Vanita Gupta, president and CEO of the Leadership Conference on Civil and Human Rights, was head of the Civil Rights Division at the Justice Department from 2014 to 2017.
Ross testified just last week that he was still considering the Justice Department’s last-minute, “very controversial request” (as he put it) to jam an untested, unnecessary question about citizenship status onto the 2020 questionnaire. That request drew intense opposition from a nonpartisan and ideologically broad group of business leaders, state and local officials, social scientists, and civil and human rights advocates who know how much is at stake with a fair and accurate census.
Not only is the constitutionally mandated census central to apportioning political power at every level of our representative form of government, but also the data collected influences the allocation of more than $675 billion in federal funds every year, along with countless policy and investment decisions by government agencies, nonprofit organizations and private enterprise.
The Supreme Court in 2016 ruled unanimously that “representatives serve all residents, not just those eligible or registered to vote,” and the Constitution makes clear that the census has a clear purpose: to count all U.S. residents, regardless of background, as the basis for the apportionment of political power. The Census Bureau spent most of this decade responding to this mandate, leading painstaking research, technology development and question testing. With their belated interference, Trump and Sessions are upending this meticulous preparation.
The harm from this decision, if it’s not reversed, will be expensive and long- lasting. This cavalier action will drive down response rates and drive up costs, as the Census Bureau tries to incorporate this untested question with little time to spare, develop new communications and outreach strategies, plan for the expanded field operation and count the millions of people who will be more reluctant to participate because of the addition of this controversial question.
Even before this disastrous decision, local officials and community leaders were deeply concerned about the difficulty of achieving a robust response in some communities, given a political climate in which immigrants are demonized and families live in fear of loved ones being plucked off the streets and deported. Adding a question about citizenship status into the mix can only heighten suspicions, depress response rates and sabotage the accuracy of the 2020 count. This decision would affect everyone, with communities that are already at greater risk of being undercounted — including people of color, young children, and low-income rural and urban residents — suffering the most.
What is the benefit here? The false justification offered by Sessions and his Justice Department, and repeated in Ross’s decision memo, is that this question is critical for Voting Rights Act enforcement. That argument is a bitter lie, laced with cruel irony. Consider that this is the same Sessions who has called the Voting Rights Act “intrusive” and has shown no compunction in flouting voting rights enshrined in law.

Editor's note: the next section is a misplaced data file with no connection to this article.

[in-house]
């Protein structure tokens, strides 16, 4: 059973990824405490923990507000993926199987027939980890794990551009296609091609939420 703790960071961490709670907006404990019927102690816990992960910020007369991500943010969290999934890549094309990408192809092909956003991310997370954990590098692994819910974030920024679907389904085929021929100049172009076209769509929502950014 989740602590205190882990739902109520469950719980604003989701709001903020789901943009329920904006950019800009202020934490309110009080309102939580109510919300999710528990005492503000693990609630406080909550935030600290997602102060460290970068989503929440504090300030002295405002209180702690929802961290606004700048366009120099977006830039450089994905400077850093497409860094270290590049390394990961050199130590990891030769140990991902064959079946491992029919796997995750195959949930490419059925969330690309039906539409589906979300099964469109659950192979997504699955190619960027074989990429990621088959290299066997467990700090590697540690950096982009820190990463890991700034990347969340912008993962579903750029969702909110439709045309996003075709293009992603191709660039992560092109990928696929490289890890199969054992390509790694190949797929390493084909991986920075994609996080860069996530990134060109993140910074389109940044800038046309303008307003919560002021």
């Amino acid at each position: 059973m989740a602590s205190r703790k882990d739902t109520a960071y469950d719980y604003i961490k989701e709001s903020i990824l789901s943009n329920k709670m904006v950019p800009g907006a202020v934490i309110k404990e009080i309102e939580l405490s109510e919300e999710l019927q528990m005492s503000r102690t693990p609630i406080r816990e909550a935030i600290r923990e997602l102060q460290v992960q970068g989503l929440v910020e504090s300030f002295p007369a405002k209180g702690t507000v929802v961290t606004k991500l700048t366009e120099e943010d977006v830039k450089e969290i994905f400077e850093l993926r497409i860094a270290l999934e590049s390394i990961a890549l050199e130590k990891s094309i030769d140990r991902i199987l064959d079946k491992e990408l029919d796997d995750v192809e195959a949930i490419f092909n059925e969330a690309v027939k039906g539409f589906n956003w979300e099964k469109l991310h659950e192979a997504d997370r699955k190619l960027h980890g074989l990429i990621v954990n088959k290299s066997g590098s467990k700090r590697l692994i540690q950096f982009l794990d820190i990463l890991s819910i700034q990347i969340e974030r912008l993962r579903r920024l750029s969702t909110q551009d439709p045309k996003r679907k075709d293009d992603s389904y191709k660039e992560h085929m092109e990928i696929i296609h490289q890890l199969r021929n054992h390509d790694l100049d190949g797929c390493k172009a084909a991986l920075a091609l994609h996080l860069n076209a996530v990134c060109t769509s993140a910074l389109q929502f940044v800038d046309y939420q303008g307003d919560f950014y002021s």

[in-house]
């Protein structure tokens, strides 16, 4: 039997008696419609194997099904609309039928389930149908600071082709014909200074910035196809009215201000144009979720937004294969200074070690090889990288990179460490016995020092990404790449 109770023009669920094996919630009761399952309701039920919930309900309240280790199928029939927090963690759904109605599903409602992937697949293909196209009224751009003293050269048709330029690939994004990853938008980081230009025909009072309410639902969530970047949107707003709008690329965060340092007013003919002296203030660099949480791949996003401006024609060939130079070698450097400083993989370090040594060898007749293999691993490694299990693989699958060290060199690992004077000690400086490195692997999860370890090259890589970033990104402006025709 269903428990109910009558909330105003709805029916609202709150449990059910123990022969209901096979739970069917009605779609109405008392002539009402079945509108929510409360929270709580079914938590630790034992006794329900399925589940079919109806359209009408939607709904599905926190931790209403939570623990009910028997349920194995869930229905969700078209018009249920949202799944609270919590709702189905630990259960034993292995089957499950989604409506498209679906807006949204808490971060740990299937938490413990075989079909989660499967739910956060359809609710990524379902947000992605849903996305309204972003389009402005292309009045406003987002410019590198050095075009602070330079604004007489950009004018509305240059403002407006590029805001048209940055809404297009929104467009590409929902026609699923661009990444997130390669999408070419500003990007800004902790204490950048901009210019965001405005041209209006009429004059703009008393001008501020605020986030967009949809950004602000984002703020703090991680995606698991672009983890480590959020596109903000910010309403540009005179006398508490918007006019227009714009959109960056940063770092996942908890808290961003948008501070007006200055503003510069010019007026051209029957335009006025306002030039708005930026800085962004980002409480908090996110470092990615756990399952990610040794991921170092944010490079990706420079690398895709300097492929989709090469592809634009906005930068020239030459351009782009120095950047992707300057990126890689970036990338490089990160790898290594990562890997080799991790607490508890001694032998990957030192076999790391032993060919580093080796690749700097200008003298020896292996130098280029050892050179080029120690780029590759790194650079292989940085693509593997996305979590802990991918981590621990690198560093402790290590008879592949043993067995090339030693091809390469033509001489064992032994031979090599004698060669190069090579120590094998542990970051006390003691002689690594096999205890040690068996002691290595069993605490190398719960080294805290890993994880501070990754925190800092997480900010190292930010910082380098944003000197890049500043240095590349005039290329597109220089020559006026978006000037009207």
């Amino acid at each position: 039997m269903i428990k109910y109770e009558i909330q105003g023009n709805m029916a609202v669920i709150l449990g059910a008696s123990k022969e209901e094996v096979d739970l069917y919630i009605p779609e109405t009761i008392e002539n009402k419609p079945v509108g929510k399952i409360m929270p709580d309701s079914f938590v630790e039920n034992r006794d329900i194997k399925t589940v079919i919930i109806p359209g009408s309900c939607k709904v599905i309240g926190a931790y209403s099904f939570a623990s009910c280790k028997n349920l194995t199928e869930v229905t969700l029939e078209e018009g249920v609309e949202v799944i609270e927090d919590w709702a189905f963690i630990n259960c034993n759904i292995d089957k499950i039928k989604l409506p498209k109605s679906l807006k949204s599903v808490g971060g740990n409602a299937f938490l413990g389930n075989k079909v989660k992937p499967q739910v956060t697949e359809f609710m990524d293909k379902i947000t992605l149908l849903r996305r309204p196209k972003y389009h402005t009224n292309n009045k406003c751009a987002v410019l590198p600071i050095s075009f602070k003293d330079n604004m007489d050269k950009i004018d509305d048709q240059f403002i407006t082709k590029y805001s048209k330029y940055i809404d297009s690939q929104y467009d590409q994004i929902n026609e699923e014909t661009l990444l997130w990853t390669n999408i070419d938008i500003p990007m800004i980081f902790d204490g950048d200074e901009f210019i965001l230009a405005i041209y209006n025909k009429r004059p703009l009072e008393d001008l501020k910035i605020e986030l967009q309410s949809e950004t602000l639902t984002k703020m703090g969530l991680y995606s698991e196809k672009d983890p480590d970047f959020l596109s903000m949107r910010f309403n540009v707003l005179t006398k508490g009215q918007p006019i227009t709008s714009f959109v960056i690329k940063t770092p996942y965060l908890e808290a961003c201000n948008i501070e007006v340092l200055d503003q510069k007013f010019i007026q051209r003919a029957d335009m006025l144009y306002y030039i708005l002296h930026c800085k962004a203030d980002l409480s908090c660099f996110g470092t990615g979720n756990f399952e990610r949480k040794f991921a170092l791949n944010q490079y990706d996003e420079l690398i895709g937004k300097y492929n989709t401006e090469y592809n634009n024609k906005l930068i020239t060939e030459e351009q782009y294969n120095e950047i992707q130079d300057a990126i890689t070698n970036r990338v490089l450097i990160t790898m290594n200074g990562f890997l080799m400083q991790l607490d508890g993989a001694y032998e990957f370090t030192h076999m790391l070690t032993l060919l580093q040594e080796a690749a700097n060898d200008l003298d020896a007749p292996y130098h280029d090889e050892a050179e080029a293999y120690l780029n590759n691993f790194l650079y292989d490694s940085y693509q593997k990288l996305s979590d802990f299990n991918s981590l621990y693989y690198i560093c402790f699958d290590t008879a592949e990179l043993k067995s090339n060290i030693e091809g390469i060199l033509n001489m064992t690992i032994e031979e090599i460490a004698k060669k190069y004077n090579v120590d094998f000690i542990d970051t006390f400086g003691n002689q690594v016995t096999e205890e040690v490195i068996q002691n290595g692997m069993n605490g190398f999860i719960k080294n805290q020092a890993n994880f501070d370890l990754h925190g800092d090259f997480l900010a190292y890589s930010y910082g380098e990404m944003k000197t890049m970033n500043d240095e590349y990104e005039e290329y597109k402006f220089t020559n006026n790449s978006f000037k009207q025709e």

During the final years of the Obama administration, I was the Justice Department official responsible for overseeing voting rights enforcement. I know firsthand that data from the ongoing American Community Survey was sufficient for us to do our work. Rigorous enforcement of the Voting Rights Act has never required the addition of a citizenship question on the census form sent to all households. In fact, the census has not collected citizenship data from every household since the enactment of the Voting Rights Act in 1965. The last time this question was asked of everyone, this country was in a pre-civil rights era when communities of color were systematically undercounted and underrepresented. The Trump-Sessions-Ross argument is a red herring.
But these arguments should sound familiar. The notorious Kris Kobach and other advocates for voter suppression laws have pushed this question before — spurring legitimate suspicion from public officials and other stakeholders who wonder why the Trump administration would seek to undermine an accurate 2020 Census. The Trump campaign and Republican National Committee validated those suspicions last week by baring their partisan, nativist intentions in a fundraising email forecasting this decision, telling recipients “the President wants to know if you’re on his side.”
There should be no “side” when it comes to the census; it is foundational to our representative form of government. Civil rights advocates are preparing litigation. California has already filed a lawsuit, and New York has announced plans to lead a multistate legal effort to oppose this move. Members of Congress are also weighing in, because they can undo this.
The census is a sacred trust. The goal of an accurate count has been, and should remain, a nonpartisan one. Our democracy depends on it.
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